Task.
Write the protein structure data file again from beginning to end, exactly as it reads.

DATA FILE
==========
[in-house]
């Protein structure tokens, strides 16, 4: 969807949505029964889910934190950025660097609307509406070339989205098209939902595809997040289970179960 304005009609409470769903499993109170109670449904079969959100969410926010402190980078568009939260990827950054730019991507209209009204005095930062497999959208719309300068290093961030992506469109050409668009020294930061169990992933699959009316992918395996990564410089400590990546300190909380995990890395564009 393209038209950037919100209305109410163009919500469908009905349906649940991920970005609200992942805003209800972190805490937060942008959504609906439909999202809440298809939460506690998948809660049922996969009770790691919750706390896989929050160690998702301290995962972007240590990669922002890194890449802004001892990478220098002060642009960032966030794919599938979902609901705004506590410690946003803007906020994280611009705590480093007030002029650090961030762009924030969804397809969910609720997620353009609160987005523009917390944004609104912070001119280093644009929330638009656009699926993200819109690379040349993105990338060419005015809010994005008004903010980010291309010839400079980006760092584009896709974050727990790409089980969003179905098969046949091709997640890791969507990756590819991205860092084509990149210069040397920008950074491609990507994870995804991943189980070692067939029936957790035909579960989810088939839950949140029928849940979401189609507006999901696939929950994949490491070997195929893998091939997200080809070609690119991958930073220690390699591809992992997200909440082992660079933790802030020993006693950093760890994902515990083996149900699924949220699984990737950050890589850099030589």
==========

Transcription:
[in-house]
């Protein structure tokens, strides 16, 4: 969807949505029964889910934190950025660097609307509406070339989205098209939902595809997040289970179960 304005009609409470769903499993109170109670449904079969959100969410926010402190980078568009939260990827950054730019991507209209009204005095930062497999959208719309300068290093961030992506469109050409668009020294930061169990992933699959009316992918395996990564410089400590990546300190909380995990890395564009 393209038209950037919100209305109410163009919500469908009905349906649940991920970005609200992942805003209800972190805490937060942008959504609906439909999202809440298809939460506690998948809660049922996969009770790691919750706390896989929050160690998702301290995962972007240590990669922002890194890449802004001892990478220098002060642009960032966030794919599938979902609901705004506590410690946003803007906020994280611009705590480093007030002029650090961030762009924030969804397809969910609720997620353009609160987005523009917390944004609104912070001119280093644009929330638009656009699926993200819109690379040349993105990338060419005015809010994005008004903010980010291309010839400079980006760092584009896709974050727990790409089980969003179905098969046949091709997640890791969507990756590819991205860092084509990149210069040397920008950074491609990507994870995804991943189980070692067939029936957790035909579960989810088939839950949140029928849940979401189609507006999901696939929950994949490491070997195929893998091939997200080809070609690119991958930073220690390699591809992992997200909440082992660079933790802030020993006693950093760890994902515990083996149900699924949220699984990737950050890589850099030589």